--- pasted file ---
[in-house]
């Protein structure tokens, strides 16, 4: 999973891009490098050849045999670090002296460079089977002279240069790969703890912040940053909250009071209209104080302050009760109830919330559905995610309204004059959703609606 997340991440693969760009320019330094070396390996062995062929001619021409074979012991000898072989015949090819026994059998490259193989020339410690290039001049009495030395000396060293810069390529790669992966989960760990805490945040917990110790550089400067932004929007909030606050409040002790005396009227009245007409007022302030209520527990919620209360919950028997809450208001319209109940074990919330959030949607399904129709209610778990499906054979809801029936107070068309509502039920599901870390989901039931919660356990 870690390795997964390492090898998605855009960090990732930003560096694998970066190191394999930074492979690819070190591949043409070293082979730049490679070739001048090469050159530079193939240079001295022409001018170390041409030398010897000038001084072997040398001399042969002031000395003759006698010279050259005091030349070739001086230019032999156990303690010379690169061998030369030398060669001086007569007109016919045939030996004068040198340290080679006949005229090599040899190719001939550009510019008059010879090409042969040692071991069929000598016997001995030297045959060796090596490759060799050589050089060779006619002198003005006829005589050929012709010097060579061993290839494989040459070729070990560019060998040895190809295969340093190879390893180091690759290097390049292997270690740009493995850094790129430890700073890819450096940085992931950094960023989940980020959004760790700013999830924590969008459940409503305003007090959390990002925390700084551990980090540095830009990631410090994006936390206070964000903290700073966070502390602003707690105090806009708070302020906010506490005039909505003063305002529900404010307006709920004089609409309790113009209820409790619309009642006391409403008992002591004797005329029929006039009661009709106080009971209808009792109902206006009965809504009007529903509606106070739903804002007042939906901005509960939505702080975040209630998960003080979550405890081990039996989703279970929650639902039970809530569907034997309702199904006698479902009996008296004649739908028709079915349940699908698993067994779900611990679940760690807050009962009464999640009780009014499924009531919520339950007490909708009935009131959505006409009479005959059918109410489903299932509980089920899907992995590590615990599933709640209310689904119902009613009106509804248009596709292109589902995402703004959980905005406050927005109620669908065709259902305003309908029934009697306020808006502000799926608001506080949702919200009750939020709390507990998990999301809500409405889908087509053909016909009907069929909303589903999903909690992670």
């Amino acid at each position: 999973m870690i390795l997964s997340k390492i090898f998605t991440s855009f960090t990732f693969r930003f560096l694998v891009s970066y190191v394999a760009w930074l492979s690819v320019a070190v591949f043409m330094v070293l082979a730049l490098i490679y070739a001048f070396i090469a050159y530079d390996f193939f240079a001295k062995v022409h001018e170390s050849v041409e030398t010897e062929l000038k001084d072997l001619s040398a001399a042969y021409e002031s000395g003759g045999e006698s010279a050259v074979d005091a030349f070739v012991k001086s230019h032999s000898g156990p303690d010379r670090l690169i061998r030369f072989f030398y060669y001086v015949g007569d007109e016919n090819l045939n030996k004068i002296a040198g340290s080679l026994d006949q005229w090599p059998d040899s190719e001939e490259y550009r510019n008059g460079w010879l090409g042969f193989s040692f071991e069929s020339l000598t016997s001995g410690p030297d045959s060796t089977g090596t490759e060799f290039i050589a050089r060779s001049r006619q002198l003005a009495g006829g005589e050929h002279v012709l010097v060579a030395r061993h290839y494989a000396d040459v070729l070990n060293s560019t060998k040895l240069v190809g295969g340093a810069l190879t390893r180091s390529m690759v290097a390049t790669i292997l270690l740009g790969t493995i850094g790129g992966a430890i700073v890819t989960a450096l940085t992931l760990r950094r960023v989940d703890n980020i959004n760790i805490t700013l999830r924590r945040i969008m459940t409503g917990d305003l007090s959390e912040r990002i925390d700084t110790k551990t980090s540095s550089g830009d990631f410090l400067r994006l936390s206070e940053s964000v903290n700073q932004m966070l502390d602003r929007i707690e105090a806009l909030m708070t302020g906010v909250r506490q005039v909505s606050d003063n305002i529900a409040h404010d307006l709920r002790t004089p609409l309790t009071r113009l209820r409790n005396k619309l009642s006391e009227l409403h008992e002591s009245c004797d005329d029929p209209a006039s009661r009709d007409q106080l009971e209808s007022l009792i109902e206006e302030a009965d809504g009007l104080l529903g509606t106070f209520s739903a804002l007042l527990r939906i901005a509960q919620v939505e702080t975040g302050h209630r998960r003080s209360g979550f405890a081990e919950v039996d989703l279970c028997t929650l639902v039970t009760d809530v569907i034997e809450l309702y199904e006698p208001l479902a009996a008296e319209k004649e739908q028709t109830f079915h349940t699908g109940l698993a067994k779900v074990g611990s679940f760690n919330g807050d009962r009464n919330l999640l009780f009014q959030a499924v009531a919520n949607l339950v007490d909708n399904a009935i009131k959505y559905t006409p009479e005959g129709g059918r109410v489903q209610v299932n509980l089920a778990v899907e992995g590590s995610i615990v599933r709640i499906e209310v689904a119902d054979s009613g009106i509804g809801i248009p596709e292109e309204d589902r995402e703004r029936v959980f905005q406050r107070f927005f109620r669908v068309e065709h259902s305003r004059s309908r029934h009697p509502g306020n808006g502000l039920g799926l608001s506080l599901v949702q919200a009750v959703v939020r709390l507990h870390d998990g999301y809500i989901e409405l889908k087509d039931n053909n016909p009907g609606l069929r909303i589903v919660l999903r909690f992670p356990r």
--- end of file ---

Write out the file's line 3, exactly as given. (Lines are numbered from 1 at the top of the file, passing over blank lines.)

């Amino acid at each position: 999973m870690i390795l997964s997340k390492i090898f998605t991440s855009f960090t990732f693969r930003f560096l694998v891009s970066y190191v394999a760009w930074l492979s690819v320019a070190v591949f043409m330094v070293l082979a730049l490098i490679y070739a001048f070396i090469a050159y530079d390996f193939f240079a001295k062995v022409h001018e170390s050849v041409e030398t010897e062929l000038k001084d072997l001619s040398a001399a042969y021409e002031s000395g003759g045999e006698s010279a050259v074979d005091a030349f070739v012991k001086s230019h032999s000898g156990p303690d010379r670090l690169i061998r030369f072989f030398y060669y001086v015949g007569d007109e016919n090819l045939n030996k004068i002296a040198g340290s080679l026994d006949q005229w090599p059998d040899s190719e001939e490259y550009r510019n008059g460079w010879l090409g042969f193989s040692f071991e069929s020339l000598t016997s001995g410690p030297d045959s060796t089977g090596t490759e060799f290039i050589a050089r060779s001049r006619q002198l003005a009495g006829g005589e050929h002279v012709l010097v060579a030395r061993h290839y494989a000396d040459v070729l070990n060293s560019t060998k040895l240069v190809g295969g340093a810069l190879t390893r180091s390529m690759v290097a390049t790669i292997l270690l740009g790969t493995i850094g790129g992966a430890i700073v890819t989960a450096l940085t992931l760990r950094r960023v989940d703890n980020i959004n760790i805490t700013l999830r924590r945040i969008m459940t409503g917990d305003l007090s959390e912040r990002i925390d700084t110790k551990t980090s540095s550089g830009d990631f410090l400067r994006l936390s206070e940053s964000v903290n700073q932004m966070l502390d602003r929007i707690e105090a806009l909030m708070t302020g906010v909250r506490q005039v909505s606050d003063n305002i529900a409040h404010d307006l709920r002790t004089p609409l309790t009071r113009l209820r409790n005396k619309l009642s006391e009227l409403h008992e002591s009245c004797d005329d029929p209209a006039s009661r009709d007409q106080l009971e209808s007022l009792i109902e206006e302030a009965d809504g009007l104080l529903g509606t106070f209520s739903a804002l007042l527990r939906i901005a509960q919620v939505e702080t975040g302050h209630r998960r003080s209360g979550f405890a081990e919950v039996d989703l279970c028997t929650l639902v039970t009760d809530v569907i034997e809450l309702y199904e006698p208001l479902a009996a008296e319209k004649e739908q028709t109830f079915h349940t699908g109940l698993a067994k779900v074990g611990s679940f760690n919330g807050d009962r009464n919330l999640l009780f009014q959030a499924v009531a919520n949607l339950v007490d909708n399904a009935i009131k959505y559905t006409p009479e005959g129709g059918r109410v489903q209610v299932n509980l089920a778990v899907e992995g590590s995610i615990v599933r709640i499906e209310v689904a119902d054979s009613g009106i509804g809801i248009p596709e292109e309204d589902r995402e703004r029936v959980f905005q406050r107070f927005f109620r669908v068309e065709h259902s305003r004059s309908r029934h009697p509502g306020n808006g502000l039920g799926l608001s506080l599901v949702q919200a009750v959703v939020r709390l507990h870390d998990g999301y809500i989901e409405l889908k087509d039931n053909n016909p009907g609606l069929r909303i589903v919660l999903r909690f992670p356990r």